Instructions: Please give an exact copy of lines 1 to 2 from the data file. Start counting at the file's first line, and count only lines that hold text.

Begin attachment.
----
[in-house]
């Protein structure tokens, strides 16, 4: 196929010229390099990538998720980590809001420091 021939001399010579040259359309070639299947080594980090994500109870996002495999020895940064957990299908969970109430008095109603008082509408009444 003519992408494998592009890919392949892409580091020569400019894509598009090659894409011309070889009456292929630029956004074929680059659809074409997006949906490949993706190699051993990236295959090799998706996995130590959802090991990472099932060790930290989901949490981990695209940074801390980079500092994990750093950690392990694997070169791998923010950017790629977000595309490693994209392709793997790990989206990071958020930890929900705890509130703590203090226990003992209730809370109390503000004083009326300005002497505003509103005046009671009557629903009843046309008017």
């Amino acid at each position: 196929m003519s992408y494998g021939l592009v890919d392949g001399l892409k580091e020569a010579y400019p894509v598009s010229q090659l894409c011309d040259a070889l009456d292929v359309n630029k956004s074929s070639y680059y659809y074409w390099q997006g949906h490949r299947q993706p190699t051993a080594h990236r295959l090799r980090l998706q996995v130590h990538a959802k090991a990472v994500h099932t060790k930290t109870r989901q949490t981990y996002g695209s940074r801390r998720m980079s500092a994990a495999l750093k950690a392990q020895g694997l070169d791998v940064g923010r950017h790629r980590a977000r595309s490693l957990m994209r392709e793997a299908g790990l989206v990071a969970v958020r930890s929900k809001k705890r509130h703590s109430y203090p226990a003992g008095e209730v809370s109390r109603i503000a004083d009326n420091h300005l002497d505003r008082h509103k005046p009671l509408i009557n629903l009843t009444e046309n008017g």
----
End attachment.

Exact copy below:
[in-house]
């Protein structure tokens, strides 16, 4: 196929010229390099990538998720980590809001420091 021939001399010579040259359309070639299947080594980090994500109870996002495999020895940064957990299908969970109430008095109603008082509408009444 003519992408494998592009890919392949892409580091020569400019894509598009090659894409011309070889009456292929630029956004074929680059659809074409997006949906490949993706190699051993990236295959090799998706996995130590959802090991990472099932060790930290989901949490981990695209940074801390980079500092994990750093950690392990694997070169791998923010950017790629977000595309490693994209392709793997790990989206990071958020930890929900705890509130703590203090226990003992209730809370109390503000004083009326300005002497505003509103005046009671009557629903009843046309008017």